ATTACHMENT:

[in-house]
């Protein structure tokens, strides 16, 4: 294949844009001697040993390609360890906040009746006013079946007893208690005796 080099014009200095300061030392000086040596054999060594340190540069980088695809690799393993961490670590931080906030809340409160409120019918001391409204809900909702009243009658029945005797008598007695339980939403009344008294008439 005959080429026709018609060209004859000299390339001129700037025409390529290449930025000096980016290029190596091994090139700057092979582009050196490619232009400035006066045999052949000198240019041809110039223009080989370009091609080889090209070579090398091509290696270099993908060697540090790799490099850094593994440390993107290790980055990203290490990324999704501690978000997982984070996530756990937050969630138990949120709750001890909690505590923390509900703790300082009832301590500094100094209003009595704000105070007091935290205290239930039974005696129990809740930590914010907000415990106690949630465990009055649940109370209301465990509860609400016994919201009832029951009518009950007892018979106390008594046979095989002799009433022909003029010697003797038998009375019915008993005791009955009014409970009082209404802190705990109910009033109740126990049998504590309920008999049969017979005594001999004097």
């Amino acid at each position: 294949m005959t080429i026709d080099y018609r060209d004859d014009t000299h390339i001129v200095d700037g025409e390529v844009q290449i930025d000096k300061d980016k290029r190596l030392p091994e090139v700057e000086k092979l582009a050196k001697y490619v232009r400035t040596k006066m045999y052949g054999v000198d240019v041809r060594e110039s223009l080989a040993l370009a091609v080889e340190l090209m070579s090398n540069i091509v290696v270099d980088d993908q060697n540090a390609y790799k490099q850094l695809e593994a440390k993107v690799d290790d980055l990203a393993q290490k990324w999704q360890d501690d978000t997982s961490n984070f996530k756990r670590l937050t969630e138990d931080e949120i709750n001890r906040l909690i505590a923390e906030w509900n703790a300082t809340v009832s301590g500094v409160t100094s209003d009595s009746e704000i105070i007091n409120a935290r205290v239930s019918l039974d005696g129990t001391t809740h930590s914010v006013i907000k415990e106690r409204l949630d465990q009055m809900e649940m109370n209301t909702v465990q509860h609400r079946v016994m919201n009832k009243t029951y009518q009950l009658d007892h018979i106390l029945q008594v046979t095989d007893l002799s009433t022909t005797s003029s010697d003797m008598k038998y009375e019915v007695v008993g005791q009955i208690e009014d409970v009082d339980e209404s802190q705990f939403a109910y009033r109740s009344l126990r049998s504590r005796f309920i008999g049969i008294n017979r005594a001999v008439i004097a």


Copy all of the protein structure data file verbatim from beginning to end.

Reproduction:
[in-house]
């Protein structure tokens, strides 16, 4: 294949844009001697040993390609360890906040009746006013079946007893208690005796 080099014009200095300061030392000086040596054999060594340190540069980088695809690799393993961490670590931080906030809340409160409120019918001391409204809900909702009243009658029945005797008598007695339980939403009344008294008439 005959080429026709018609060209004859000299390339001129700037025409390529290449930025000096980016290029190596091994090139700057092979582009050196490619232009400035006066045999052949000198240019041809110039223009080989370009091609080889090209070579090398091509290696270099993908060697540090790799490099850094593994440390993107290790980055990203290490990324999704501690978000997982984070996530756990937050969630138990949120709750001890909690505590923390509900703790300082009832301590500094100094209003009595704000105070007091935290205290239930039974005696129990809740930590914010907000415990106690949630465990009055649940109370209301465990509860609400016994919201009832029951009518009950007892018979106390008594046979095989002799009433022909003029010697003797038998009375019915008993005791009955009014409970009082209404802190705990109910009033109740126990049998504590309920008999049969017979005594001999004097």
């Amino acid at each position: 294949m005959t080429i026709d080099y018609r060209d004859d014009t000299h390339i001129v200095d700037g025409e390529v844009q290449i930025d000096k300061d980016k290029r190596l030392p091994e090139v700057e000086k092979l582009a050196k001697y490619v232009r400035t040596k006066m045999y052949g054999v000198d240019v041809r060594e110039s223009l080989a040993l370009a091609v080889e340190l090209m070579s090398n540069i091509v290696v270099d980088d993908q060697n540090a390609y790799k490099q850094l695809e593994a440390k993107v690799d290790d980055l990203a393993q290490k990324w999704q360890d501690d978000t997982s961490n984070f996530k756990r670590l937050t969630e138990d931080e949120i709750n001890r906040l909690i505590a923390e906030w509900n703790a300082t809340v009832s301590g500094v409160t100094s209003d009595s009746e704000i105070i007091n409120a935290r205290v239930s019918l039974d005696g129990t001391t809740h930590s914010v006013i907000k415990e106690r409204l949630d465990q009055m809900e649940m109370n209301t909702v465990q509860h609400r079946v016994m919201n009832k009243t029951y009518q009950l009658d007892h018979i106390l029945q008594v046979t095989d007893l002799s009433t022909t005797s003029s010697d003797m008598k038998y009375e019915v007695v008993g005791q009955i208690e009014d409970v009082d339980e209404s802190q705990f939403a109910y009033r109740s009344l126990r049998s504590r005796f309920i008999g049969i008294n017979r005594a001999v008439i004097a």